Because India and Pakistan are in direct conflict, and China and India are in indirect conflict, China and Pakistan are natural allies.
Relation with Pakistan
This alliance with Pakistan means that China is assured an alternative path to the ocean in the case of any conflict with maritime powers in the east. This is yet another reason why China may come into conflict with India.
China is pursuing the Belt and Road Initiative (BRI) to connect all of Eurasia for trade. Since the BRI expands westward and also goes through maritime routes through Southeast Asia, strategic access to the Indian Ocean allows it to reinforce any Chinese state-owned companies or other interests via bypassing the oceanic routes in the East, especially through the South China Sea.
All of this would not be possible without controlling contiguous territory that must include land in Tibet.
Tibet is Geographically Indispensable
Thus, we see the importance of Tibet with respect to the geopolitical realities China faces. It is a matter of sustainability of China as a political entity, as well as the fates of its 1.4 billion people that it maintains control over Tibet. This has almost nothing to do with Human Rights or religious freedom, even though the Free Tibet movement may view it in that way.
Even if China wanted to address the rights and freedoms demanded by the Tibetan people and their supporters in the world, China cannot afford to cede Tibet due to Tibet’s crucial geographical importance to the country.
Equality of Analysis
I believe in American ideals like freedom and democracy and that on balance America is far more good than bad, especially as the dominant superpower ensuring Pax America across the world and despite criticism of its foreign policy, interventions, and inevitable mistakes.
Thus, it’s with no criticism or hatred of America when I look into the mirror to reflect back on ourselves for actions in our territory whenever there are criticisms of China or Russia for actions in their territory. We may see that our actions are similar to theirs if we are fair and jump out of our own reference frame. This shows that some actions and positions are inevitable at the nation-state level even though it may not accord with what feels right at the individual level.
Native Americans in America
If we are concerned about the treatment of Tibetans in Tibet within Chinese territory, we must also turn to our own treatment of Native Americans in American territory.
There exist Native American tribes that have been driven out of their ancestral homelands and relegated to reservations in the continental United States. They are treated relatively well now, but much less so historically. In the non-Continental states, there exists a Hawaiian Independence movement among some native peoples there.
What are the chances of America permitting the creation and secessions of Native American sovereign nation-states within its borders, or ceding back Hawaii to its native inhabitants?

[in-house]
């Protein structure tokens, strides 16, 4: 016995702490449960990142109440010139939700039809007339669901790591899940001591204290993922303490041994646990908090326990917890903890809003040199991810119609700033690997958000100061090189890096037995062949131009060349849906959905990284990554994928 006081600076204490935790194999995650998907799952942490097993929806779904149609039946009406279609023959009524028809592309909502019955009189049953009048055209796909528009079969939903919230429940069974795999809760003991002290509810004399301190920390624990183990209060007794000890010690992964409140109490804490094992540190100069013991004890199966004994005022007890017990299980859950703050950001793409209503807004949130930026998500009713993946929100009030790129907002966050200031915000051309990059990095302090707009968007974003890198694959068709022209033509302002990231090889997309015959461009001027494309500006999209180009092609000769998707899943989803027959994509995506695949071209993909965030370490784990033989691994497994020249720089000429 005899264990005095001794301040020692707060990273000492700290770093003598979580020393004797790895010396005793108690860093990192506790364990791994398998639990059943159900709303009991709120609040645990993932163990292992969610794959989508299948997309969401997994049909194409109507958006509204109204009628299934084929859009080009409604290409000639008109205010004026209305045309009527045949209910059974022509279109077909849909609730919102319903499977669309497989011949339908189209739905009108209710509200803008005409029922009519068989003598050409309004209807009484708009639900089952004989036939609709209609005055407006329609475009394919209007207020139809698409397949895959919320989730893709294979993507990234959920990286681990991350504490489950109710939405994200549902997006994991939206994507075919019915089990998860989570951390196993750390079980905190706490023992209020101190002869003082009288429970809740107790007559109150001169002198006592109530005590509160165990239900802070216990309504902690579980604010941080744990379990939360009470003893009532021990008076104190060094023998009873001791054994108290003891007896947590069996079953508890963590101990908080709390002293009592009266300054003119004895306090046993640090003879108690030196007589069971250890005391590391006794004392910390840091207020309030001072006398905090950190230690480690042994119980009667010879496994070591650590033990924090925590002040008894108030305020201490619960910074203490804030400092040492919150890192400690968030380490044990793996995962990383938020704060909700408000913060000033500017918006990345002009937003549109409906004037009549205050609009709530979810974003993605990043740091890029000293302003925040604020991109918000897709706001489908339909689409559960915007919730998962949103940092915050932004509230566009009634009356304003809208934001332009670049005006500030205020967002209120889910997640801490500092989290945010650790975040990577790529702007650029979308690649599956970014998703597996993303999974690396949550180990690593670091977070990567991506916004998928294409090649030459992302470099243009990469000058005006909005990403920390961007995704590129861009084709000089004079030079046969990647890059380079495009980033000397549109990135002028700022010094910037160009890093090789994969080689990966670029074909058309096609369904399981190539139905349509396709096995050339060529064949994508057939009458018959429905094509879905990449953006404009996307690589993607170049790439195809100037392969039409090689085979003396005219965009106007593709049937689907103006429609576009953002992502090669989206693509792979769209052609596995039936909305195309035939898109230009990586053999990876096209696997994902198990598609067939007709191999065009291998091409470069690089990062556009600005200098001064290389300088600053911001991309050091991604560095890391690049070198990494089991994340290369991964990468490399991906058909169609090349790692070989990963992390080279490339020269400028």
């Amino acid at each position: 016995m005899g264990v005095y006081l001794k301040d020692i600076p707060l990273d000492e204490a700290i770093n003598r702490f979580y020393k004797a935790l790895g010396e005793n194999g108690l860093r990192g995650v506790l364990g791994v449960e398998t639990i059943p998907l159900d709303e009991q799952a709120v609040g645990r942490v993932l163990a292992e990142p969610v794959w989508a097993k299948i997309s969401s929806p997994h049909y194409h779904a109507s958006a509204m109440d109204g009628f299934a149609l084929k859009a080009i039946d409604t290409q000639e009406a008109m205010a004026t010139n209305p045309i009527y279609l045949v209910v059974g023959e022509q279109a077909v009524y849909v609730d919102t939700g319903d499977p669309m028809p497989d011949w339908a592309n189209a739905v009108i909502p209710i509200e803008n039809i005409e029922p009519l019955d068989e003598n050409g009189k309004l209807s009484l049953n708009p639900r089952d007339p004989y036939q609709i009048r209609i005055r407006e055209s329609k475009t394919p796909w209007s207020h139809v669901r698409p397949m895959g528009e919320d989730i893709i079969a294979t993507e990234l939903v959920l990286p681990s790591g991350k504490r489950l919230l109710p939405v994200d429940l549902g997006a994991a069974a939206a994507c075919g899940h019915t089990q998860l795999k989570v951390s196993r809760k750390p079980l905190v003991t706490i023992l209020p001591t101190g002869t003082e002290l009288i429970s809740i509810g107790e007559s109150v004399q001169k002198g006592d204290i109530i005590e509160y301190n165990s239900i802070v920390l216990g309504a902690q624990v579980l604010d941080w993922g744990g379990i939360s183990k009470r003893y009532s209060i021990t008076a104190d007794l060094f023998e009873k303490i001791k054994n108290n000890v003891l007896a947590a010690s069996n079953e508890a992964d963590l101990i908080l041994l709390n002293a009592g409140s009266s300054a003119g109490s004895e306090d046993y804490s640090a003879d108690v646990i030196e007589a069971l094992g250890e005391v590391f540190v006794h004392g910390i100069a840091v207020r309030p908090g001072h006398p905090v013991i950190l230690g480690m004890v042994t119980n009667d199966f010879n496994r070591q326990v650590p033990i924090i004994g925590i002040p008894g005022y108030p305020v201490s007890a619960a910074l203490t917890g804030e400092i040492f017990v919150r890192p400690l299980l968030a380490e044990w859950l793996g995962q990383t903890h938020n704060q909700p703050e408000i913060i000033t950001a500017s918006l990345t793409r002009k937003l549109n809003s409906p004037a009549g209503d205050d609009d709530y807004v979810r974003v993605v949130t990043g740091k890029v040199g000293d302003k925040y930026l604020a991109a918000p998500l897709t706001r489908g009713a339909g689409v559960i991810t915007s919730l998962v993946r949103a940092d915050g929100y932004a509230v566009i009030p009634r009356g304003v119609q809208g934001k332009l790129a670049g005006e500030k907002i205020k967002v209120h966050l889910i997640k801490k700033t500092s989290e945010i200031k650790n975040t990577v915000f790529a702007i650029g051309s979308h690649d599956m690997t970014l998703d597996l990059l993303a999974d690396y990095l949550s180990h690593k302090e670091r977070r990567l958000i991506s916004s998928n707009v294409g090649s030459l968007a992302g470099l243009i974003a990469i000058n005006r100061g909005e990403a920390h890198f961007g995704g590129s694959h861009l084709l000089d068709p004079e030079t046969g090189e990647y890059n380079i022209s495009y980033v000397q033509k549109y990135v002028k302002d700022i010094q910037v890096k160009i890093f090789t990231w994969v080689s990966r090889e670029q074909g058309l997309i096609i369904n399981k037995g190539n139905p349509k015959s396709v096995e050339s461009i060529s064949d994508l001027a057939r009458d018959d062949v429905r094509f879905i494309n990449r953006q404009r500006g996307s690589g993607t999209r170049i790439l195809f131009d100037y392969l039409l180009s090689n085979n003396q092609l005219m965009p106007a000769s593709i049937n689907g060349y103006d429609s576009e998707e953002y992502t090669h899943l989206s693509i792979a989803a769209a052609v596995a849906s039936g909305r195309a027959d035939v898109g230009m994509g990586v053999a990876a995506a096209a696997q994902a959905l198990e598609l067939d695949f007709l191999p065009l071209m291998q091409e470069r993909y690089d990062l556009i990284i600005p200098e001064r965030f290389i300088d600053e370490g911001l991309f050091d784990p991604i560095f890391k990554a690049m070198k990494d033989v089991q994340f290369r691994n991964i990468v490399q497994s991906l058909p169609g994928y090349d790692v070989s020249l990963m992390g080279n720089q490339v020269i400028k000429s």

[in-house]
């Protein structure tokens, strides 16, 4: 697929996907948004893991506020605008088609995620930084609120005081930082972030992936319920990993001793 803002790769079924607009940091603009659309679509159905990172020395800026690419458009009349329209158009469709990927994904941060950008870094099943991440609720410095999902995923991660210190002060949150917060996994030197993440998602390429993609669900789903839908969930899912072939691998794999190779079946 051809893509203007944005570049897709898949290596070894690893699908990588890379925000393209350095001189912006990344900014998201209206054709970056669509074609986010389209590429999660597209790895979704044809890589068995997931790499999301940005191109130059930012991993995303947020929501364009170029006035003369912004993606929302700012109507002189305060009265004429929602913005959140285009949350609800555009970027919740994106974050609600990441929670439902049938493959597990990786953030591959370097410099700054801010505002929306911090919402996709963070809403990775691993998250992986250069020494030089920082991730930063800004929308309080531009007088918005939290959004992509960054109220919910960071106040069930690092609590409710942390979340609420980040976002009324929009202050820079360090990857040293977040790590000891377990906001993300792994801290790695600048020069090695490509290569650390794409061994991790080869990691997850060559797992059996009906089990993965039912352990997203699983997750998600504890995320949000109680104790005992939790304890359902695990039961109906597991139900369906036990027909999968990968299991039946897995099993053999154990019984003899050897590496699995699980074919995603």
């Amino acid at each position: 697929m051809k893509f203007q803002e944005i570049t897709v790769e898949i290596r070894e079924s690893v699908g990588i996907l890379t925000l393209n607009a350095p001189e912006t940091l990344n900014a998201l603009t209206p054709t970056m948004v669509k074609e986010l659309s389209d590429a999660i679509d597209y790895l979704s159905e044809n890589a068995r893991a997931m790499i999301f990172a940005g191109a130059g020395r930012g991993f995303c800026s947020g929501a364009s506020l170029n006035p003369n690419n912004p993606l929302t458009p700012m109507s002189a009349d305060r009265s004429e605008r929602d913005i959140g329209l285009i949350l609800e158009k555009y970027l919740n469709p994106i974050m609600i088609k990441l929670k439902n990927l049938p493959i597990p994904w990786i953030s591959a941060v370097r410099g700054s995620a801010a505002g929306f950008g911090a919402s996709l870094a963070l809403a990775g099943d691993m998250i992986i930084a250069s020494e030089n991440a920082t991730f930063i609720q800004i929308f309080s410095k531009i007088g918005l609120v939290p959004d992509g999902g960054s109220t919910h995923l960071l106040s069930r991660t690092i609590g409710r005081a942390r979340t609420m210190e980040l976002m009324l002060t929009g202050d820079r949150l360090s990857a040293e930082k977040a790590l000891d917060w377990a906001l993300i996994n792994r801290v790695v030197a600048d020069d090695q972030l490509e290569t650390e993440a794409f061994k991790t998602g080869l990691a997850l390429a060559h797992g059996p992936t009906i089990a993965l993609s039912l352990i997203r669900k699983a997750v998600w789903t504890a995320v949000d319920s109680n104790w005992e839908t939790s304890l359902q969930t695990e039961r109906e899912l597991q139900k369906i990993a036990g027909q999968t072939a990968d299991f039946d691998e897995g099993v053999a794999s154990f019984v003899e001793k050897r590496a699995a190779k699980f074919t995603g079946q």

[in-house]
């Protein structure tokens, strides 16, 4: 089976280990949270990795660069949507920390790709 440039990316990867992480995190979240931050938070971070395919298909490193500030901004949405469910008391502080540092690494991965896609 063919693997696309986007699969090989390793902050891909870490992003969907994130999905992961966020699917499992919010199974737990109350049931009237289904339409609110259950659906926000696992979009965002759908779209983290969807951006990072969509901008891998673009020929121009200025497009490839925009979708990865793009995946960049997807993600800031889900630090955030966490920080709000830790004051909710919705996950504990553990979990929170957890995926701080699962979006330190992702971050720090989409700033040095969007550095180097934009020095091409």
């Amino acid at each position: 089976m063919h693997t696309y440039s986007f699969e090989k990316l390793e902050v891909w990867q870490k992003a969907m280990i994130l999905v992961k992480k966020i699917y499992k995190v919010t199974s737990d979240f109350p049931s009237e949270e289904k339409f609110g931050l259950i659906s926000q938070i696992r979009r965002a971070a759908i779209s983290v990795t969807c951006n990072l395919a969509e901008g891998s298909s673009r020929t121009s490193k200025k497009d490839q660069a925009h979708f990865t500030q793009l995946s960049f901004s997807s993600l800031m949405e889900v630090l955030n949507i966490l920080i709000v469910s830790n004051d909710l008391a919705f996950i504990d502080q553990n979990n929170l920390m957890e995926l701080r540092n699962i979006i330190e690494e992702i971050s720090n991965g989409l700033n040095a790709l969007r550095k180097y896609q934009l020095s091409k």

Precisely zero. The world would end in a thermonuclear Holocaust before America permits Hawaii to secede from the Union, and take with it a guaranteed strategic location in the Pacific. The same goes for Indian reservations in the continental USA.
America has self-interests based on geopolitical realities, and it does not have any problems with threatening or even using violent force for those self-interests with respect to Native American lands. The Chinese equivalent is Tibet.
These State actions are not immoral, but amoral from the point of view of the sustainability and objectives of the State.
How about the historical and religious claim of Jews to that strip of land now called Israel on the Eastern Mediterranean? Do these claims have merit? How are they relative to Native American claims?
I tend to ignore the religious aspects since religions may conflict and I’m not religious myself, so I just stick with the calculus of power.
If we look at historical claims based on settlement, then the Jews have as much of a claim to Israel as Native Americans have a claim to their lands in America, especially since the first migrations of humans from East Asia across the Bering Strait and down through the Americas started as far back as over 15,000 years ago.
The only difference is that the state of Israel has the raw violent power to defend its territory while the Native Americans do not.
Is this fair? No. Is it ideal? No. But it’s the practical reality.
The Reality is Raw Violent Power
So we see that in the Native American case or the Israeli case, just like the Tibetan case in China, claims are effectively irrelevant unless they are backed by raw violent power. Not just in these places, but every other place and time in the world as well.
How much blood was spilled over the following?
- Somme River in World War 1
- The Eastern Front in World War 2
- The 38th Parallel in the Korean War ending in a stalemate
And it goes on. Ideas of morality or borders in news headlines and activism don’t tend to factor in geopolitical realities or raw violent power, but they are among the most pertinent issues to understanding the issues in the headlines we see today in Social Media and traditional news.